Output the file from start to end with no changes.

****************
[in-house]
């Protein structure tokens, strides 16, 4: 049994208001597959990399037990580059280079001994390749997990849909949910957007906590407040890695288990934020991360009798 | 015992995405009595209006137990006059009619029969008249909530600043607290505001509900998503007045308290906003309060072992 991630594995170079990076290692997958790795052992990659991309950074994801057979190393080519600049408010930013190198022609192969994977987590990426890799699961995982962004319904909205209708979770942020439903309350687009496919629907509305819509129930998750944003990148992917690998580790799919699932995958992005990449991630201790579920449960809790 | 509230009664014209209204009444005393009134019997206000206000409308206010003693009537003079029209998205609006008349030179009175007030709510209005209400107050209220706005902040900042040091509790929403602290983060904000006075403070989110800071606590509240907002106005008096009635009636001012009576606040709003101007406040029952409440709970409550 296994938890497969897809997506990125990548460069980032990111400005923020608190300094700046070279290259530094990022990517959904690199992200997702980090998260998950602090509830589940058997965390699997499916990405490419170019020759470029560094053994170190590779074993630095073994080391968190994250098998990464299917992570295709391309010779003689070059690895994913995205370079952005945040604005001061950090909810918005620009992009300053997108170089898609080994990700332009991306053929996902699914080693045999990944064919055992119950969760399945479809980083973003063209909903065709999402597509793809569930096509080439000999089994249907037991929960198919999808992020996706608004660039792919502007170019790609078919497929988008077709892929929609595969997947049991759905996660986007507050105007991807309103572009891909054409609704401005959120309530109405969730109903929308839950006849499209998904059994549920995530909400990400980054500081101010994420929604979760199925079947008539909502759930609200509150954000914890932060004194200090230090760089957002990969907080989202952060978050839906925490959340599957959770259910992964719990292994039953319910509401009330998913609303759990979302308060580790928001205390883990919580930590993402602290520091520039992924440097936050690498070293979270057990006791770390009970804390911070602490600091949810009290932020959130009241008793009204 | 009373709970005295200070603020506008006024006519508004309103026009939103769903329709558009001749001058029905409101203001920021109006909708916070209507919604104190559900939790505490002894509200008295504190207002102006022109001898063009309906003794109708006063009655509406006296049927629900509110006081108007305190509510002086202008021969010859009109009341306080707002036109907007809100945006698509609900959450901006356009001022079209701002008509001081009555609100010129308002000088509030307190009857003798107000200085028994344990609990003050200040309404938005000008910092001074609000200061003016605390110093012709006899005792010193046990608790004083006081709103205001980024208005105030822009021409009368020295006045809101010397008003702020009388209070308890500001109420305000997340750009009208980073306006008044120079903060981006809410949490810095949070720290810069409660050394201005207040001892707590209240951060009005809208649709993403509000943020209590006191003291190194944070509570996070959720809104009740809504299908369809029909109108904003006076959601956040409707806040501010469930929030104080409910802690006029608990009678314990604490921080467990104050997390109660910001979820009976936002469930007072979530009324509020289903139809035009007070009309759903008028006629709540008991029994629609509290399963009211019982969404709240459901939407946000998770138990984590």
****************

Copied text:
[in-house]
């Protein structure tokens, strides 16, 4: 049994208001597959990399037990580059280079001994390749997990849909949910957007906590407040890695288990934020991360009798 | 015992995405009595209006137990006059009619029969008249909530600043607290505001509900998503007045308290906003309060072992 991630594995170079990076290692997958790795052992990659991309950074994801057979190393080519600049408010930013190198022609192969994977987590990426890799699961995982962004319904909205209708979770942020439903309350687009496919629907509305819509129930998750944003990148992917690998580790799919699932995958992005990449991630201790579920449960809790 | 509230009664014209209204009444005393009134019997206000206000409308206010003693009537003079029209998205609006008349030179009175007030709510209005209400107050209220706005902040900042040091509790929403602290983060904000006075403070989110800071606590509240907002106005008096009635009636001012009576606040709003101007406040029952409440709970409550 296994938890497969897809997506990125990548460069980032990111400005923020608190300094700046070279290259530094990022990517959904690199992200997702980090998260998950602090509830589940058997965390699997499916990405490419170019020759470029560094053994170190590779074993630095073994080391968190994250098998990464299917992570295709391309010779003689070059690895994913995205370079952005945040604005001061950090909810918005620009992009300053997108170089898609080994990700332009991306053929996902699914080693045999990944064919055992119950969760399945479809980083973003063209909903065709999402597509793809569930096509080439000999089994249907037991929960198919999808992020996706608004660039792919502007170019790609078919497929988008077709892929929609595969997947049991759905996660986007507050105007991807309103572009891909054409609704401005959120309530109405969730109903929308839950006849499209998904059994549920995530909400990400980054500081101010994420929604979760199925079947008539909502759930609200509150954000914890932060004194200090230090760089957002990969907080989202952060978050839906925490959340599957959770259910992964719990292994039953319910509401009330998913609303759990979302308060580790928001205390883990919580930590993402602290520091520039992924440097936050690498070293979270057990006791770390009970804390911070602490600091949810009290932020959130009241008793009204 | 009373709970005295200070603020506008006024006519508004309103026009939103769903329709558009001749001058029905409101203001920021109006909708916070209507919604104190559900939790505490002894509200008295504190207002102006022109001898063009309906003794109708006063009655509406006296049927629900509110006081108007305190509510002086202008021969010859009109009341306080707002036109907007809100945006698509609900959450901006356009001022079209701002008509001081009555609100010129308002000088509030307190009857003798107000200085028994344990609990003050200040309404938005000008910092001074609000200061003016605390110093012709006899005792010193046990608790004083006081709103205001980024208005105030822009021409009368020295006045809101010397008003702020009388209070308890500001109420305000997340750009009208980073306006008044120079903060981006809410949490810095949070720290810069409660050394201005207040001892707590209240951060009005809208649709993403509000943020209590006191003291190194944070509570996070959720809104009740809504299908369809029909109108904003006076959601956040409707806040501010469930929030104080409910802690006029608990009678314990604490921080467990104050997390109660910001979820009976936002469930007072979530009324509020289903139809035009007070009309759903008028006629709540008991029994629609509290399963009211019982969404709240459901939407946000998770138990984590």